In 1662 Charles II. raised the church to the dignity of the Cathedral Church of Down and Connor, as a recognition of their loyalty. A letter from Rawdon to Conway in 1664 refers to difficulties which had arisen in this connection -- "It will, I think, be very hard to effect this Cathedral work, for I have received a letter last post from my Lord Primate, who says he finds this is not an age to build cathedrals since it is so hard a matter to get one removed; that the judges upon second consideration were of the opinion that the doing of it by bill was a diminution of the King's prerogative, and what they cannot do may be done by a short bill after. Lord Massereene, moreover, is in hopes if the bill passes of having something inserted for his benefit, he being tenant from the Bishop for the lands on which the ruinous walls stand. I think your lordship will not be very sedulous to undertake the work till further consideration."

At this time there was a tax called Hearth Money of 2s for every hearth or fireplace. The lists of those who paid it in 1666 and 1669 are in the Record Office, Dublin, and are most valuable as giving the names of the inhabitants at that time. In Magheragall parish there are 91 names, and only one was the happy possessor of two fireplaces -- Mr. Edward Breare, who, no doubt, lived in the principal house at Brookhill. I did not fully copy the list for Lisburn through  want of time, but I noticed that Lord Conway had 23 hearths; Wm. Clee, Captain Roma, Roger Jackson, and Wm. A. Hoole had four each.

In 1689 Killultagh was in the hands of James' army for several months. But the arrival of Schomberg in August soon changed the state of affairs. During the following winter he fixed his headquarters at Lisburn; his army encamped at a place known as "The Trench," about a mile from Drumbeg. It was surrounded by a high ditch and a deep fosse several  miles extent, which encircled the present properties of Trench House and Belvidere House. The horse and artillery encamped at Brookhill. The ground there was pallisaded, without a trench, and the stakes remained for a long time afterwards. A portion of the ground was eventually converted into a farmyard by "Commodore" Watson. The "Park" adjoining the camp lay in a direct line between Brookhill and the Trench, and was surrounded by a wall. It is still called the Park (U.J.A., vol. iv., Old Series).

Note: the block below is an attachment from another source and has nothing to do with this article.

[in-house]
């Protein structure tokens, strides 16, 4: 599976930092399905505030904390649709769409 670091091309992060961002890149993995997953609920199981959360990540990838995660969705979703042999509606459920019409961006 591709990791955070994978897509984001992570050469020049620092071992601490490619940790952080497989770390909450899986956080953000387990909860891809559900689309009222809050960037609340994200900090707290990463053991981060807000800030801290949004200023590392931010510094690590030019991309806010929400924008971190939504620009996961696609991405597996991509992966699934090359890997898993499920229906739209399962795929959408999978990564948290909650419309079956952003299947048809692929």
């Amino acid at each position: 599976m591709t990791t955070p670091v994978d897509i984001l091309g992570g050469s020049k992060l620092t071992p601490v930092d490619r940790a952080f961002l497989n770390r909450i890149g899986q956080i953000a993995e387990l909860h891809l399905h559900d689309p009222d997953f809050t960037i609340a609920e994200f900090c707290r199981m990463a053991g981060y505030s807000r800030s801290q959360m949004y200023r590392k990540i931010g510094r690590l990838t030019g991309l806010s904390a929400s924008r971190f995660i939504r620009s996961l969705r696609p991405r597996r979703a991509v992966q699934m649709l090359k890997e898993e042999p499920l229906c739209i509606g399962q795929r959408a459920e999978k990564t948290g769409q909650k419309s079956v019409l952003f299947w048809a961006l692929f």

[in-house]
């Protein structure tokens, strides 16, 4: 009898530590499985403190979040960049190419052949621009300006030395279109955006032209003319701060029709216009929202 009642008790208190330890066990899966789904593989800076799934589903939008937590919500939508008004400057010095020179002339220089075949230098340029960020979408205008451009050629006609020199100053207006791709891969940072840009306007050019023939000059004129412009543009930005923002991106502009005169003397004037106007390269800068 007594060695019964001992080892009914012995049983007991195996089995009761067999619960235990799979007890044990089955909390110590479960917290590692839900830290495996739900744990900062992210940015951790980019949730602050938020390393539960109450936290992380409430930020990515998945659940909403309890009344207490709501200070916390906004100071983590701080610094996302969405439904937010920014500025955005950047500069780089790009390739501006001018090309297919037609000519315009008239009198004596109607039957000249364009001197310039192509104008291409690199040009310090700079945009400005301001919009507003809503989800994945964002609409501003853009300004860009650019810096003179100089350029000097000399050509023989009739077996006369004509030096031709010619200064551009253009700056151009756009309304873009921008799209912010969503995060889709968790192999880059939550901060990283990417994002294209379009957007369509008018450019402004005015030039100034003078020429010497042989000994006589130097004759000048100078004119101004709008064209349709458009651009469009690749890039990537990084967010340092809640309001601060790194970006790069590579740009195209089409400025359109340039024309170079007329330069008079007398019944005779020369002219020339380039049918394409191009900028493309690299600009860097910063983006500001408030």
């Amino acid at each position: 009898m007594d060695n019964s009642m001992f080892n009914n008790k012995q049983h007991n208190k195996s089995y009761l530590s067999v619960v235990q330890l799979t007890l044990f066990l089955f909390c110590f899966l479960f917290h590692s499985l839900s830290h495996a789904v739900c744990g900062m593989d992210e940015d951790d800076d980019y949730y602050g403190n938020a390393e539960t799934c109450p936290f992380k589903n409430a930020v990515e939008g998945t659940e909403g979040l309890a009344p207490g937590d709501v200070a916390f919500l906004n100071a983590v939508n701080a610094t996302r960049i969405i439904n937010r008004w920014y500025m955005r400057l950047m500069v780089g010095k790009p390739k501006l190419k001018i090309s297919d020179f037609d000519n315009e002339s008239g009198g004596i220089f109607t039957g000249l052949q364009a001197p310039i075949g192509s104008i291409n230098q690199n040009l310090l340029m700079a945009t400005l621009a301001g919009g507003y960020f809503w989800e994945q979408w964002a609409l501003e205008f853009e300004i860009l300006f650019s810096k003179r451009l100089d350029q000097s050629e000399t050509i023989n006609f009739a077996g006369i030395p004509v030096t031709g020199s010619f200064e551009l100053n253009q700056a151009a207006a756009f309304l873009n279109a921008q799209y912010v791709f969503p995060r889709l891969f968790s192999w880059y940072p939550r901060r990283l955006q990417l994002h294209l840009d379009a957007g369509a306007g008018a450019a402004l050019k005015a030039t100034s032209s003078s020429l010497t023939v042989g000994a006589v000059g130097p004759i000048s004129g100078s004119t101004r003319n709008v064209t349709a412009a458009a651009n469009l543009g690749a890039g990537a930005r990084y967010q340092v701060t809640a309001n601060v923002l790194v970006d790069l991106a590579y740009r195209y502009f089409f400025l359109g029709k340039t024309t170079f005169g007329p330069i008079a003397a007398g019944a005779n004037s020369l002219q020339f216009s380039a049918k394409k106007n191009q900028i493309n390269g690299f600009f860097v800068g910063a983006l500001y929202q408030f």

In July following was won the Battle of the Boyne, which is noted in the Cathedral Register (in the section for marriages) as follows:-- "God Allm: fought for King W: and gave him a remarkable victory over ye Irish at the Boyne near Tradathye 1: day of July, in 4 days after Tradath and Dublin did yield without blood." (Tradath, Drogheda.)

Bishop Taylor's connection with Lisburn cannot be gone fully into here. He lived at Portmore, Hillsborough, and for some time in a house off the Magheraleave Road, on the left-hand side, part of which is still occupied and part is in ruins. He also resided in a house in Castle Street, where he died in 1667.

(To be Continued.)

(This article was originally published in the Lisburn Standard on 30 August 1918 as part of a series which ran in that paper each week for several years. The text along with other extracts can be found on my website Eddies Extracts.)